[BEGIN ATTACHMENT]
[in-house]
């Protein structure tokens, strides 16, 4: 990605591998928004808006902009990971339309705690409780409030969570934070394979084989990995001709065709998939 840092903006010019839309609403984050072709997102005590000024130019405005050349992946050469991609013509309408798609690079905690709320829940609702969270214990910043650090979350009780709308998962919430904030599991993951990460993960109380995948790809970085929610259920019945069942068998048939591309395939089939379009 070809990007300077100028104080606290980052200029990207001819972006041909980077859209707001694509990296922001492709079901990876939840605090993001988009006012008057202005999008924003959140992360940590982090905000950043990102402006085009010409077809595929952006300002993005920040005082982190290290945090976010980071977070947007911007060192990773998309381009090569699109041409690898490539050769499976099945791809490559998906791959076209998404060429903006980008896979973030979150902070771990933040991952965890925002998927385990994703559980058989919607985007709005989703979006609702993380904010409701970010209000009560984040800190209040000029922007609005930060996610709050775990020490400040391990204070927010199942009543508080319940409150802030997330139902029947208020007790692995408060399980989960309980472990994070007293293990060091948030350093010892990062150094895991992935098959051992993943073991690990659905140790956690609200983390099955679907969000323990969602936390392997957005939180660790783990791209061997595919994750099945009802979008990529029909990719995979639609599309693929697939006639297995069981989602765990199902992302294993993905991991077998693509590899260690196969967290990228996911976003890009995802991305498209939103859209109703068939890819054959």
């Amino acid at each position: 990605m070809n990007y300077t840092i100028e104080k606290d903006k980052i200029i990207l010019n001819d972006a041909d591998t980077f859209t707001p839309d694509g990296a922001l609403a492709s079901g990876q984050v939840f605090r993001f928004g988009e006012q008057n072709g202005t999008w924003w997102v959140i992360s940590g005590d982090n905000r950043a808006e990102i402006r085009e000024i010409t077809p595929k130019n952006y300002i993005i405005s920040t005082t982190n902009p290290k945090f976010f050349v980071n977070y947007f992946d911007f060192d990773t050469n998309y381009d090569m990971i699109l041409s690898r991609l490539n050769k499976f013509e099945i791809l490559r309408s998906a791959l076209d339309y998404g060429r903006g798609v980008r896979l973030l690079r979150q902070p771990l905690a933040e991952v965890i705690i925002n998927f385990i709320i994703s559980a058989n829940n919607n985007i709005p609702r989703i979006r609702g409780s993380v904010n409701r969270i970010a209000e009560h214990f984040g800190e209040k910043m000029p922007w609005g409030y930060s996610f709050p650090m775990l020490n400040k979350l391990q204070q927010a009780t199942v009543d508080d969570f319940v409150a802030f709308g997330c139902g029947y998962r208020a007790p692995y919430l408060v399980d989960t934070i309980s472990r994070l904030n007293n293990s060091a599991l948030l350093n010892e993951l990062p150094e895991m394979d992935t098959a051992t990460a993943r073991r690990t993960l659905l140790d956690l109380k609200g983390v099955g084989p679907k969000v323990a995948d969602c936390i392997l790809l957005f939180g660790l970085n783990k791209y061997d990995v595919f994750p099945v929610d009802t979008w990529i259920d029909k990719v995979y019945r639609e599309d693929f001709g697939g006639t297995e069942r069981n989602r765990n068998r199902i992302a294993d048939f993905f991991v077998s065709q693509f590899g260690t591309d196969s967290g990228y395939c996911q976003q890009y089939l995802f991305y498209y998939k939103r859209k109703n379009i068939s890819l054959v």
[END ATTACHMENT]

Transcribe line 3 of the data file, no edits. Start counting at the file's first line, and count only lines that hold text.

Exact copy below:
């Amino acid at each position: 990605m070809n990007y300077t840092i100028e104080k606290d903006k980052i200029i990207l010019n001819d972006a041909d591998t980077f859209t707001p839309d694509g990296a922001l609403a492709s079901g990876q984050v939840f605090r993001f928004g988009e006012q008057n072709g202005t999008w924003w997102v959140i992360s940590g005590d982090n905000r950043a808006e990102i402006r085009e000024i010409t077809p595929k130019n952006y300002i993005i405005s920040t005082t982190n902009p290290k945090f976010f050349v980071n977070y947007f992946d911007f060192d990773t050469n998309y381009d090569m990971i699109l041409s690898r991609l490539n050769k499976f013509e099945i791809l490559r309408s998906a791959l076209d339309y998404g060429r903006g798609v980008r896979l973030l690079r979150q902070p771990l905690a933040e991952v965890i705690i925002n998927f385990i709320i994703s559980a058989n829940n919607n985007i709005p609702r989703i979006r609702g409780s993380v904010n409701r969270i970010a209000e009560h214990f984040g800190e209040k910043m000029p922007w609005g409030y930060s996610f709050p650090m775990l020490n400040k979350l391990q204070q927010a009780t199942v009543d508080d969570f319940v409150a802030f709308g997330c139902g029947y998962r208020a007790p692995y919430l408060v399980d989960t934070i309980s472990r994070l904030n007293n293990s060091a599991l948030l350093n010892e993951l990062p150094e895991m394979d992935t098959a051992t990460a993943r073991r690990t993960l659905l140790d956690l109380k609200g983390v099955g084989p679907k969000v323990a995948d969602c936390i392997l790809l957005f939180g660790l970085n783990k791209y061997d990995v595919f994750p099945v929610d009802t979008w990529i259920d029909k990719v995979y019945r639609e599309d693929f001709g697939g006639t297995e069942r069981n989602r765990n068998r199902i992302a294993d048939f993905f991991v077998s065709q693509f590899g260690t591309d196969s967290g990228y395939c996911q976003q890009y089939l995802f991305y498209y998939k939103r859209k109703n379009i068939s890819l054959v």